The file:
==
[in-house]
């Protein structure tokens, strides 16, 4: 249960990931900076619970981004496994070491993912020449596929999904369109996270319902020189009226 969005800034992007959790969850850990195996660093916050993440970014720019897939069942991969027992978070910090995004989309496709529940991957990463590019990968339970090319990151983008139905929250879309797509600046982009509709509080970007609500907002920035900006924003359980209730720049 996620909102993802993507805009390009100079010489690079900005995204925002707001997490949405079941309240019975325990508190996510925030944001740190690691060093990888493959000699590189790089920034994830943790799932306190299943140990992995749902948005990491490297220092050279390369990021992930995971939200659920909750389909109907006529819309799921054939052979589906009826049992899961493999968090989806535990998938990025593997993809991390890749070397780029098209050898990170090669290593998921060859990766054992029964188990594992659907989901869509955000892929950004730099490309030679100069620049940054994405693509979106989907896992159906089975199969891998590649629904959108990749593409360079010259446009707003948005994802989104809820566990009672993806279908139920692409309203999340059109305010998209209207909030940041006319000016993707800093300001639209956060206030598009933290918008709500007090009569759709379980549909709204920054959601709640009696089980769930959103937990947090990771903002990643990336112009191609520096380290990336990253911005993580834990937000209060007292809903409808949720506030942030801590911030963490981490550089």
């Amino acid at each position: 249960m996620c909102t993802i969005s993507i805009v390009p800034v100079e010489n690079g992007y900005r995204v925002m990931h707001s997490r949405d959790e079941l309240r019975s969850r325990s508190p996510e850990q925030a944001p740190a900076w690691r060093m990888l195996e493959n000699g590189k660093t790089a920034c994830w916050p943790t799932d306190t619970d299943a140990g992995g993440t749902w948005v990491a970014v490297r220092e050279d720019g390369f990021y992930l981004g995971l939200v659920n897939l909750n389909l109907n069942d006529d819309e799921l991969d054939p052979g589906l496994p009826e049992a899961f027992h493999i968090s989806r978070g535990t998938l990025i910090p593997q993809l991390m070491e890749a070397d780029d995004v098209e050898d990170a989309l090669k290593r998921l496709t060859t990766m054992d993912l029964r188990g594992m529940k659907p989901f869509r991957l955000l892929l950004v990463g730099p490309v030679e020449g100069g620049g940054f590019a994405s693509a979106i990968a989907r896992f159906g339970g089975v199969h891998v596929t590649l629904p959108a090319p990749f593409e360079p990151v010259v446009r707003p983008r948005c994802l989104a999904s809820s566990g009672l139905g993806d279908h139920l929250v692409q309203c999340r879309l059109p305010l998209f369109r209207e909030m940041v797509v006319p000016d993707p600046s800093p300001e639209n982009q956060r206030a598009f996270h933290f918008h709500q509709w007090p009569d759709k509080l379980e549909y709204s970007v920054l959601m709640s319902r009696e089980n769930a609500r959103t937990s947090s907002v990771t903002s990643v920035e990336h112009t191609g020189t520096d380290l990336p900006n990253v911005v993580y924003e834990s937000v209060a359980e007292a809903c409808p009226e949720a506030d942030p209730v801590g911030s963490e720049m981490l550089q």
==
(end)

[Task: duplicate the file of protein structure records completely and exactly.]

[in-house]
């Protein structure tokens, strides 16, 4: 249960990931900076619970981004496994070491993912020449596929999904369109996270319902020189009226 969005800034992007959790969850850990195996660093916050993440970014720019897939069942991969027992978070910090995004989309496709529940991957990463590019990968339970090319990151983008139905929250879309797509600046982009509709509080970007609500907002920035900006924003359980209730720049 996620909102993802993507805009390009100079010489690079900005995204925002707001997490949405079941309240019975325990508190996510925030944001740190690691060093990888493959000699590189790089920034994830943790799932306190299943140990992995749902948005990491490297220092050279390369990021992930995971939200659920909750389909109907006529819309799921054939052979589906009826049992899961493999968090989806535990998938990025593997993809991390890749070397780029098209050898990170090669290593998921060859990766054992029964188990594992659907989901869509955000892929950004730099490309030679100069620049940054994405693509979106989907896992159906089975199969891998590649629904959108990749593409360079010259446009707003948005994802989104809820566990009672993806279908139920692409309203999340059109305010998209209207909030940041006319000016993707800093300001639209956060206030598009933290918008709500007090009569759709379980549909709204920054959601709640009696089980769930959103937990947090990771903002990643990336112009191609520096380290990336990253911005993580834990937000209060007292809903409808949720506030942030801590911030963490981490550089």
């Amino acid at each position: 249960m996620c909102t993802i969005s993507i805009v390009p800034v100079e010489n690079g992007y900005r995204v925002m990931h707001s997490r949405d959790e079941l309240r019975s969850r325990s508190p996510e850990q925030a944001p740190a900076w690691r060093m990888l195996e493959n000699g590189k660093t790089a920034c994830w916050p943790t799932d306190t619970d299943a140990g992995g993440t749902w948005v990491a970014v490297r220092e050279d720019g390369f990021y992930l981004g995971l939200v659920n897939l909750n389909l109907n069942d006529d819309e799921l991969d054939p052979g589906l496994p009826e049992a899961f027992h493999i968090s989806r978070g535990t998938l990025i910090p593997q993809l991390m070491e890749a070397d780029d995004v098209e050898d990170a989309l090669k290593r998921l496709t060859t990766m054992d993912l029964r188990g594992m529940k659907p989901f869509r991957l955000l892929l950004v990463g730099p490309v030679e020449g100069g620049g940054f590019a994405s693509a979106i990968a989907r896992f159906g339970g089975v199969h891998v596929t590649l629904p959108a090319p990749f593409e360079p990151v010259v446009r707003p983008r948005c994802l989104a999904s809820s566990g009672l139905g993806d279908h139920l929250v692409q309203c999340r879309l059109p305010l998209f369109r209207e909030m940041v797509v006319p000016d993707p600046s800093p300001e639209n982009q956060r206030a598009f996270h933290f918008h709500q509709w007090p009569d759709k509080l379980e549909y709204s970007v920054l959601m709640s319902r009696e089980n769930a609500r959103t937990s947090s907002v990771t903002s990643v920035e990336h112009t191609g020189t520096d380290l990336p900006n990253v911005v993580y924003e834990s937000v209060a359980e007292a809903c409808p009226e949720a506030d942030p209730v801590g911030s963490e720049m981490l550089q």